On our way to the Altiplano
After so many days in the Sacred Valley, our plan was to return to Cusco and maybe stay another day or two. Unfortunately we left our hostel too late and most colectivos were already gone.
No big deal though. We found a taxi driver, or rather he found us, that would take us for about the same price. We just had to wait for him to fill up the other 3 vacant seats so the journey would be profitable for him.
The driver, in good Peruvian form, was driving like crazy, risking on every overtake maneuver, only to be waiting about 30 minutes further up the road as they were cleaning a landslide.
Back in Cusco we did a final walk around the old town, and decided we would continue on rather than staying another day in the city.
The route to Puno is a long climb with moderate gradient all the way up the altiplano. However, many other cyclists claim the road is boring, and you need to pass near Juliaca, a city famous for crime and insecurity. So we decided that we would take the bus for hopefully a last time.
The only way to Puno was a night bus, so we sacrificed views for a night saved in a hotel. We picked the bikes from the garage of our hosts in Cusco, cycled to the bus station, and waited for our bus. We were told to be there half hour before departure, and in the end the bus came 20 minutes late.
We arrived in Puno exactly when the sun was coming out, and that was good as at 3800 mts it was pretty cold. We waited a bit inside the bus station until the sun was fully out, and then headed to the city looking for a hostel. We found one with a reasonable price in a central location, and to our pleasant surprise another cyclist was lodged there.
Jose, an Spaniard with a very interesting story. He had started his journey in Cancun nearly 3 years ago, spent the 2 years of the pandemic in Colombia working in farms, and then re-started his trip.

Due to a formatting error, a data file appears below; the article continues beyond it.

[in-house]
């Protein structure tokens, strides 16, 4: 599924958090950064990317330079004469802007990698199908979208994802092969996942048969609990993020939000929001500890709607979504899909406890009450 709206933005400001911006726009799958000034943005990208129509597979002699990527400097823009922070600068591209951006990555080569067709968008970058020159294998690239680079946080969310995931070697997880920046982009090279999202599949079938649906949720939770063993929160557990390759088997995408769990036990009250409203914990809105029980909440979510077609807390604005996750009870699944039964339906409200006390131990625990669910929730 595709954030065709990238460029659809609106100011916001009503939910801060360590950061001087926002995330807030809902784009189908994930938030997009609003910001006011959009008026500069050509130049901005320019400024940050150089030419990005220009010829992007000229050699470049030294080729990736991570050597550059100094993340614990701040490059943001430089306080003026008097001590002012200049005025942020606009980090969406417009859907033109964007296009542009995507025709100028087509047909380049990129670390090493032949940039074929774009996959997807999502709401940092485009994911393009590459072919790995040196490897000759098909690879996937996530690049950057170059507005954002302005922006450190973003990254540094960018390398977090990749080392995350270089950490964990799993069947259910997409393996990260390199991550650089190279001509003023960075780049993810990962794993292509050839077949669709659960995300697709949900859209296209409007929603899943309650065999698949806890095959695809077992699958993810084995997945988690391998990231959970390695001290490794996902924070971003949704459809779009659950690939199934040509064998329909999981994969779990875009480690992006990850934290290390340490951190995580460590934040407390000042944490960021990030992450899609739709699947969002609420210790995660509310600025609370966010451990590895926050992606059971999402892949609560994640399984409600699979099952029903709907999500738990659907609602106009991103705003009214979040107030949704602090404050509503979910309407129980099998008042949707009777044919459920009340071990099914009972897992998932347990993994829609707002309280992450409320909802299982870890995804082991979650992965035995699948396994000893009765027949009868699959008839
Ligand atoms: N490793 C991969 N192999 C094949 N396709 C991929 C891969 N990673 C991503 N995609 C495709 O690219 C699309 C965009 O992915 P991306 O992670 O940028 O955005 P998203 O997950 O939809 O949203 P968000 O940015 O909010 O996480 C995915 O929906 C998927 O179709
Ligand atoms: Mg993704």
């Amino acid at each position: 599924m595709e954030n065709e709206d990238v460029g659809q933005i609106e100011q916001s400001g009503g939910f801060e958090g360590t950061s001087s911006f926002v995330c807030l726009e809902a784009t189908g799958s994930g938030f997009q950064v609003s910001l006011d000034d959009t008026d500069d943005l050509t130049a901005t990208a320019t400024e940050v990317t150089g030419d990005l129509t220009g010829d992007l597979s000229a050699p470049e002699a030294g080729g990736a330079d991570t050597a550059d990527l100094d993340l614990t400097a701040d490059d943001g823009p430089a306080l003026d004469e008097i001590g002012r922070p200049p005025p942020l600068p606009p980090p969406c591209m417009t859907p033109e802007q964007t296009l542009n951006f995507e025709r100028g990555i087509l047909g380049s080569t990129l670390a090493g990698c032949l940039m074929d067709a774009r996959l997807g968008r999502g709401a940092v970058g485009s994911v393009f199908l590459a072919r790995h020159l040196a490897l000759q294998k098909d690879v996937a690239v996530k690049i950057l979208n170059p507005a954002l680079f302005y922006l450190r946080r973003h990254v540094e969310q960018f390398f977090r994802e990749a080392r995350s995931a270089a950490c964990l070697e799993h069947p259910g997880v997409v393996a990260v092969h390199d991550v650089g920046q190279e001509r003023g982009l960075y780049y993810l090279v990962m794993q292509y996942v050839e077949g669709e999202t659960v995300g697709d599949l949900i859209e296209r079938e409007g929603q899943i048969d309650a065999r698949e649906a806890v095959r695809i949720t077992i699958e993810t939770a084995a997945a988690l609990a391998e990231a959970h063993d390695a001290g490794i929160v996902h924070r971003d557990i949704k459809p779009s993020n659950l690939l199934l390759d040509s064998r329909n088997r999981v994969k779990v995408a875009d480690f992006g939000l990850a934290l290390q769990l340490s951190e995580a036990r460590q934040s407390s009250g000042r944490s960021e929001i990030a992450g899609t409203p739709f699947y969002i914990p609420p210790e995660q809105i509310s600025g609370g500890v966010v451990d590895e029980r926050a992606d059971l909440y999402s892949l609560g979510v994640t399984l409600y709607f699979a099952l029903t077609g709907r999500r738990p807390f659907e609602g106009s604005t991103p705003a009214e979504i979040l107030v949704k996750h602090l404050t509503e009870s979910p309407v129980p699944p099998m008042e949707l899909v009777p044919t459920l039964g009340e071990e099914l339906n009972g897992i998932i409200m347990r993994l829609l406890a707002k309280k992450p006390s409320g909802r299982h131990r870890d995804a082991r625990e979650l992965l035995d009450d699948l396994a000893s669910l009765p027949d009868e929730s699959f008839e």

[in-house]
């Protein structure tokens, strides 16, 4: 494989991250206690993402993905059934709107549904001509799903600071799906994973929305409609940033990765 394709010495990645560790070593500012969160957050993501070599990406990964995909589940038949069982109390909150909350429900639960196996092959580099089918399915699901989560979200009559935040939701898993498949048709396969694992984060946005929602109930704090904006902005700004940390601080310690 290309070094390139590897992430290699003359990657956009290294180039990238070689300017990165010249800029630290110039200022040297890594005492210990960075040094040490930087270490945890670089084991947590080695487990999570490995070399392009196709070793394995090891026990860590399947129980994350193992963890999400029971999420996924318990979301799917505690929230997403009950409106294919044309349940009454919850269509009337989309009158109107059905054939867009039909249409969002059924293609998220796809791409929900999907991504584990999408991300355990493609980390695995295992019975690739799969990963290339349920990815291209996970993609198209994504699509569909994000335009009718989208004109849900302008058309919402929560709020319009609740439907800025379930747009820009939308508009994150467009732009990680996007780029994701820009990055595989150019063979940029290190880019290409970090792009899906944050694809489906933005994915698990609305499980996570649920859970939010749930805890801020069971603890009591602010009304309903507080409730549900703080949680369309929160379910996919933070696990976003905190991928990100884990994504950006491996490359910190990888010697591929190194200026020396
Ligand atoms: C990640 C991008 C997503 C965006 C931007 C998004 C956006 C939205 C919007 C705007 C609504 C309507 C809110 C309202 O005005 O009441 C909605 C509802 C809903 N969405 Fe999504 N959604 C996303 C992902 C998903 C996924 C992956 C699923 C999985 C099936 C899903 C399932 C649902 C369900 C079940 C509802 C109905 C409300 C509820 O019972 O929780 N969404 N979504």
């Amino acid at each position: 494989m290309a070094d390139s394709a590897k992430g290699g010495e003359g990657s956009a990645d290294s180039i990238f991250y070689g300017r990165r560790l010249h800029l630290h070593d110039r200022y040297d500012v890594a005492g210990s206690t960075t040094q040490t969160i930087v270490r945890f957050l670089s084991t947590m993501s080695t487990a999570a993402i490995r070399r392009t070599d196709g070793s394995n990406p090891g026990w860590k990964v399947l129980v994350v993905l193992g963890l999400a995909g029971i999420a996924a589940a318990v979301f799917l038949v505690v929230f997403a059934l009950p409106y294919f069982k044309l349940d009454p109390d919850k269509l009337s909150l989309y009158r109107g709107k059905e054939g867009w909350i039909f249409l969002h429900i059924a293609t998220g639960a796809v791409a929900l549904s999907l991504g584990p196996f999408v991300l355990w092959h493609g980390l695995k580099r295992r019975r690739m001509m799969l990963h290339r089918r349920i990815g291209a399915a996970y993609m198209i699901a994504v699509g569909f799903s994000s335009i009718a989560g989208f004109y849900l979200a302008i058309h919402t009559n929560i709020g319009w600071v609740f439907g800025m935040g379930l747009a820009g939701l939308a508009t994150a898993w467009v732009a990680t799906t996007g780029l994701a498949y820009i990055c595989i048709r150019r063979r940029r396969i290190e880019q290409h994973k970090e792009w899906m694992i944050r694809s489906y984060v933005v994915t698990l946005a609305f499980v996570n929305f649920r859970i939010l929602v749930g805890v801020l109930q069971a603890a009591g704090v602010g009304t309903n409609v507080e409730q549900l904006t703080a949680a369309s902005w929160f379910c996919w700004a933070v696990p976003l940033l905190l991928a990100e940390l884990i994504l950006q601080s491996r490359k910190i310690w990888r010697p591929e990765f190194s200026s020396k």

The city of Puno lays on the shore of the Titicaca lake, and it’s famous for the Uros floating islands, plus some toured visits to other nearby islands like Taquile or Amantani., that we decided to skip.
We went walking to the harbour, and after receiving different offers to take us to the Uros islands, in the end we decided to go with the standard tour, which was similarly priced and less dodgy looking. We did not want to bring the kids in an old barge!
On the return we did a walk along the bay, where we saw many birds, among them flamingos, although in some areas there was a strong smell to sewage.
We spent a second day in Puno, mostly walking around the city, loading on food for the days ahead, and getting all the paperwork ready to enter Bolivia.
As we have been cycling south, the requirements on each border have gotten easier or at least more reasonable. Bolivia though is still quite strict, requiring a copy of the passports in paper, proof of private health insurance, again in paper, and a PCR test done in the previous 72 hours.
Since it would take us about exactly 3 days to reach the border by bike, it was not very feasible to take the test, wait for the results, and then cycle like crazy to arrive on time to the border. Also, most Puno clinics were taking advantage of the situation by charging up to 200$ for a test.
Luckily, everything is possible in South America. We got a contact that would provide us with a PCR certificate for a much smaller amount and for whatever date we pleased, so we went for it. As usual, they messed up with the dates so they needed to do the certificates all over again, but the correct ones arrived just minutes before we were planning to leave, so it was all good.
Now, time to finally go back to the bikes and cycle towards Bolivia along Titicaca lake.